tion is felt, the tariff question assumes a
new phase, which may, by and by, have an
important influence. .
work is naturally concentrated on. the two J
great arcades, which thave suffered greatly
from faulty foundations aggravated by the
injudicious use of iron in the masonry.
Owing to this failure of foundations, and
the corrosion of Iron, the exquisite capitals
have had a bad time. These "Stones of
Venice" have been split arid broken in a
most deplorable manner. The steps taken
to restore them, however, and to preserve
them for the delight of future generations
of art lovers have been most thorough. The
whole of the mason work has been
effectively and permanently strengthened,
and an attempt will be made to imitate in
color the old work. It is said that this is
being done so closely as to deceive the most
Hannfaclnro of Slate Pencil.
One of the most peculiar branches of in
dustry in this country is the manufacture of
slate pencils. There is only one slate pencil
factory in the United States. It employs 25
hands, who turn out 30,000 siate pencils
every day. The method of manufacture is
a good deal in advance of the primitive
methods employed some years back. Not
long since the blocks of soft slate from
which pencils are cut were sawed in lengths
and distributed .among the neighboring la
borers' families to be whittled down to pen
cil shape. Those working at them could
earn about 50 cents per thousand. Nowthe
blocks are put into a machine and cut into
square lengths by revolving knives, and the
lengths are afterward rounded and polished
by emery belts. One man can cut and finish
about 8,000 pencils per day.
OurProposed Worlds .Fair Bringa
Up Memories of the j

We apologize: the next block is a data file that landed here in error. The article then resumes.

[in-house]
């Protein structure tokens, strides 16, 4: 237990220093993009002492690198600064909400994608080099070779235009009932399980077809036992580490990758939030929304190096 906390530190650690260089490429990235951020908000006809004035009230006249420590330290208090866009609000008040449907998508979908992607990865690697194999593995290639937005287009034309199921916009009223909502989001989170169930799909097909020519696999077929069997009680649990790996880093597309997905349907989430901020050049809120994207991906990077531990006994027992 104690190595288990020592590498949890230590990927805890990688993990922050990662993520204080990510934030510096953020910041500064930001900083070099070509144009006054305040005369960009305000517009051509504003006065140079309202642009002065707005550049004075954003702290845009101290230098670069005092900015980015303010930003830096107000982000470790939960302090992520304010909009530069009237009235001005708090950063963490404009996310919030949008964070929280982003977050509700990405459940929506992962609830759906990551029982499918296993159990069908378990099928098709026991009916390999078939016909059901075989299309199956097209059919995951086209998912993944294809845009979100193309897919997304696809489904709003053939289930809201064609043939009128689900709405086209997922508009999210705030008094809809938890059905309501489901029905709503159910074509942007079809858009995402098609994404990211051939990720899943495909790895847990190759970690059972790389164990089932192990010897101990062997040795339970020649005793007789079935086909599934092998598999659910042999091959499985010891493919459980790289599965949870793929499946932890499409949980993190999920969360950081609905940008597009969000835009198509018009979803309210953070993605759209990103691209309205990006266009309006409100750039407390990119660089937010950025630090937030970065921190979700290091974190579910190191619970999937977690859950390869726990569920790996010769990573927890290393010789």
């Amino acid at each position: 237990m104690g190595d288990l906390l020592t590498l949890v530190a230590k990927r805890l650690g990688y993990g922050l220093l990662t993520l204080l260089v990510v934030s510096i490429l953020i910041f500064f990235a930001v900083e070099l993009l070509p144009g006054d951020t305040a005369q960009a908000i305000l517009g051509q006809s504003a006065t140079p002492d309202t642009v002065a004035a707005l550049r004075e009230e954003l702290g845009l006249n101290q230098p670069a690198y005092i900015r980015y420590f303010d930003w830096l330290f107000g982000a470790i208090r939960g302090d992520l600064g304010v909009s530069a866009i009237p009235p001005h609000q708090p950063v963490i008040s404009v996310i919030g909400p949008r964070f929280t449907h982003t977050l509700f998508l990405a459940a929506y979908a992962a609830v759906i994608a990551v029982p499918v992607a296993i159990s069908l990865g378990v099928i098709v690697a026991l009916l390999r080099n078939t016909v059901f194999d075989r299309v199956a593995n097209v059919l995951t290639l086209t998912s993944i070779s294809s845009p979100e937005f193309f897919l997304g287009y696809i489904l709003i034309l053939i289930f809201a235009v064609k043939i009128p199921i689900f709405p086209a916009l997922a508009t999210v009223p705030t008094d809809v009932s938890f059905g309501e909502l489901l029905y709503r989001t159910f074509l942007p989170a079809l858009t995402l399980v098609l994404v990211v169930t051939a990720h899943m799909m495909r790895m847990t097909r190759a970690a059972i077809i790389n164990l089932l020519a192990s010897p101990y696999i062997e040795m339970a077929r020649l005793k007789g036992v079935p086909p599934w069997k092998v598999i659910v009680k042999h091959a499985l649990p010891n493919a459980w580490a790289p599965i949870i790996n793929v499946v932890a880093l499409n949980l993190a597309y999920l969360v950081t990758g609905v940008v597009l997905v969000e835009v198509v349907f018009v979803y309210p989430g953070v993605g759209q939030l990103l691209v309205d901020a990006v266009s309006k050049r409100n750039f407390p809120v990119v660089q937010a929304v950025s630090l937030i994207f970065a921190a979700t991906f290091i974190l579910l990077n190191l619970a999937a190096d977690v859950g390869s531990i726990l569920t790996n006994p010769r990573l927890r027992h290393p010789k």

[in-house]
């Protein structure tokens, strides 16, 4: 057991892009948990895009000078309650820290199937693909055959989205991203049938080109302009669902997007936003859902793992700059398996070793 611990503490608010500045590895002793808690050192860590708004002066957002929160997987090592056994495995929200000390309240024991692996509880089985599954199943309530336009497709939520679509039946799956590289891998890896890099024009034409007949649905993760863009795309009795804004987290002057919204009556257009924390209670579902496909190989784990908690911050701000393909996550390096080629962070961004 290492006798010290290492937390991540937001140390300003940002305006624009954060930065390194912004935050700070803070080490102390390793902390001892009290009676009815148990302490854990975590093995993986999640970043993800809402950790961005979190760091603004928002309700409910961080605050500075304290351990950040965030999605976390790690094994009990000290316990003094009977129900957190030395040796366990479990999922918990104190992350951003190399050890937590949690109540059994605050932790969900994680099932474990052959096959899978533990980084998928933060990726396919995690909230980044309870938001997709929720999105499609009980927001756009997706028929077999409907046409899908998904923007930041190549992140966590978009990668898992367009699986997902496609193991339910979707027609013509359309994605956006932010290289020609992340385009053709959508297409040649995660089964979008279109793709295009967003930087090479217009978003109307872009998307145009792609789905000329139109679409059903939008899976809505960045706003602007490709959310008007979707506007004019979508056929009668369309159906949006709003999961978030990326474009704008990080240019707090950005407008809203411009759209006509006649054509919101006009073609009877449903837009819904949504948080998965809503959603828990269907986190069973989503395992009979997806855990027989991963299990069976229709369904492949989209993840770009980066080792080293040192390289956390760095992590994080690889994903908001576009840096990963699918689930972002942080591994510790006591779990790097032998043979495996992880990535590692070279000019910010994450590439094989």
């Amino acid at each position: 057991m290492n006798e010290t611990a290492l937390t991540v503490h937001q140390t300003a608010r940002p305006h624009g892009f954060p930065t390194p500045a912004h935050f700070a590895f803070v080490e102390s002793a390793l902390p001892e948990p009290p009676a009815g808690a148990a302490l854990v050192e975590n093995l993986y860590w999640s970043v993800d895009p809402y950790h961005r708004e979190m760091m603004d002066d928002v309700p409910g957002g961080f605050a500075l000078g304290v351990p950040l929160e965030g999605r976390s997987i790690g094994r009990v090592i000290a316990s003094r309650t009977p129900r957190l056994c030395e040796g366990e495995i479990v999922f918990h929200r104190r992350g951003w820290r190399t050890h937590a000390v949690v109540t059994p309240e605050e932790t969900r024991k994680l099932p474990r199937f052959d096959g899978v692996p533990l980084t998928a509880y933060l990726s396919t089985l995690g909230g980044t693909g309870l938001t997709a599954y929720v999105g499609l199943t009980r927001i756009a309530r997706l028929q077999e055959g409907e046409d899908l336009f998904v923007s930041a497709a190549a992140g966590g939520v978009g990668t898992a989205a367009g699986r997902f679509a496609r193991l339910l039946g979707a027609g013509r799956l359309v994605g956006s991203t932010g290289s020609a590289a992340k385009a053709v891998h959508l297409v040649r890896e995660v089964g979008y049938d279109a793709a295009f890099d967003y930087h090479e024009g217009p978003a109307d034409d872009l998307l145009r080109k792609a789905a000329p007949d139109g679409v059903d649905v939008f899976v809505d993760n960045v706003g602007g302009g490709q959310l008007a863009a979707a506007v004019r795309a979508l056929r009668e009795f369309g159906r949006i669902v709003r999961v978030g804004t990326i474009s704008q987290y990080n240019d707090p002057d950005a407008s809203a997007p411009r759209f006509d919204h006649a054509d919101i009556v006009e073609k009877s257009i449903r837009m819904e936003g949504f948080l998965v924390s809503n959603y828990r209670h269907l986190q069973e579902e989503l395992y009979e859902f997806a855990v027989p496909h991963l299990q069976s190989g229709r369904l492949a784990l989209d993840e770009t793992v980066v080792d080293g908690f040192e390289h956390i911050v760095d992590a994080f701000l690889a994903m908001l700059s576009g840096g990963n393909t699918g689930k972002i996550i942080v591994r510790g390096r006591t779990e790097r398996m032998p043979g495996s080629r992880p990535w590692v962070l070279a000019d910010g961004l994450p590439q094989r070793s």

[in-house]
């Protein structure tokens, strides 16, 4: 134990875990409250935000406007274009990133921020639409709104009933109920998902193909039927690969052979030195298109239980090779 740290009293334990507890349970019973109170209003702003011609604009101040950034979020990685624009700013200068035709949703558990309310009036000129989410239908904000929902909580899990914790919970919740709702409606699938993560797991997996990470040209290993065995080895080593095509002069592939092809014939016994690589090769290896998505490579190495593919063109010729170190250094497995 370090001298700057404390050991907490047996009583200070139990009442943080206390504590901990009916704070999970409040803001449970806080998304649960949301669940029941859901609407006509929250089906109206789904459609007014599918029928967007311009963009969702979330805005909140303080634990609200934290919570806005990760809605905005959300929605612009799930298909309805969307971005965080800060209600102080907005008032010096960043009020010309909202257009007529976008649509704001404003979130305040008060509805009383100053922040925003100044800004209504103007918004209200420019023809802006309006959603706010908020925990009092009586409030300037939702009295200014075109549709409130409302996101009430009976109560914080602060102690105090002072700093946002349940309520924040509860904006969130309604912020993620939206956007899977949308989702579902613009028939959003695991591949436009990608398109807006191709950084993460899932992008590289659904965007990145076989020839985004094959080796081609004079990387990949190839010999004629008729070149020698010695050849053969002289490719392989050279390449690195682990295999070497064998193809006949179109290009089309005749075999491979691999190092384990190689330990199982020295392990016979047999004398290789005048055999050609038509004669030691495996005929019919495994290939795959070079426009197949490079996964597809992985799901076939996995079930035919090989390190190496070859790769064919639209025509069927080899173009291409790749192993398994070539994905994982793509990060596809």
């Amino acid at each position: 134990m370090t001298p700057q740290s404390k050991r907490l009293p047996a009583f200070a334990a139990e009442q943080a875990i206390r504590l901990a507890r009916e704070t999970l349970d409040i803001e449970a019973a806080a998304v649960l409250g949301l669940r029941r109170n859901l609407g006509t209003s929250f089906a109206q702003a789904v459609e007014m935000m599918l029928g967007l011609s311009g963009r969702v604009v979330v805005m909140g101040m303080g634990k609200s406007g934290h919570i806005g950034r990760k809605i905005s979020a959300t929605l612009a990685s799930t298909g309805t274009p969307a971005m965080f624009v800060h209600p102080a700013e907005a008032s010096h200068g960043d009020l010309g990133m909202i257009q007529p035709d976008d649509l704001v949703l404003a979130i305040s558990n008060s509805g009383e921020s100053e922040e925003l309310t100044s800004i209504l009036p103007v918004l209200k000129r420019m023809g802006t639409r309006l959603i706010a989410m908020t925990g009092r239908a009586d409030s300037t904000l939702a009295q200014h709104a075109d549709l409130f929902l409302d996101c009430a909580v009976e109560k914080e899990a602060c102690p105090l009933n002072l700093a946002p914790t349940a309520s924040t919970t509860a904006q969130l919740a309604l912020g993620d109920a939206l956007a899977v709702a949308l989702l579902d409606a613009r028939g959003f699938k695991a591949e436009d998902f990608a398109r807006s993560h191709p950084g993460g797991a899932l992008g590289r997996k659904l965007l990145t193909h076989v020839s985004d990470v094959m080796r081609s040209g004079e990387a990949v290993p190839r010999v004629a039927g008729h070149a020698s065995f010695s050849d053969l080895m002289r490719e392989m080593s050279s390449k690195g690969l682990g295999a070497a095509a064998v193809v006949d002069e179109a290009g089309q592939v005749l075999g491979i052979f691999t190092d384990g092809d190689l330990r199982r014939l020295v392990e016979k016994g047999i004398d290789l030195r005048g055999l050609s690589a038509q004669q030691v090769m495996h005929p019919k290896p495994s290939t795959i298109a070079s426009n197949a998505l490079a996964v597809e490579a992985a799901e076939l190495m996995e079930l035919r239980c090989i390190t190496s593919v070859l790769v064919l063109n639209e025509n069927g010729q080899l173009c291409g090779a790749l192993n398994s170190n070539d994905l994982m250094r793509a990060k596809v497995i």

DISCOYEEER OP ODE COOTpi
Historians Believe Columbus to be the
Tint European Visitor.
THE NATIVES GERTIE ABD C0UETE0US
Preserving Fruit In Sand.
The Italians have a method of preserving
fruit in sand, alternate layers of fruit and
sand being put down. Oranges are fre
quently kept for months by this process.
The fruit is cut, not torn, from the tree. A
similar method has been adopted by a
grower of oranges in South Alrica, and the
fruit comes out of the "silo" in fine condi
tion at a time when oranges are scarce and
yield good prices. Sweet potatoes may be
preserved in the same manner.
A Mammoth Gnn.
A cast-steel gun weighing 235 tons has
just been shipped by Messrs. Krupp from
Hamburg for Cronstadt. The caliber of the
gun is 13f inches, the barrel is 40 feet in
length, and its greatest diameter is 6K feet.
The range of the gun is over 11 miles, and it
will fire two shots per minute, each shot
costing $1,250 to $1,500. The gun is the larg
est and heaviest in existence.
Snlphnrlc Ether Motor.
M. de Susini, a Corsican doctor, has, it is
asserted, constructed a motive apparatus or
propeller of 20 horse power which is worked
by sulphuric ether, a result jrhioh the doc
tor anticipates will realize a saving of 65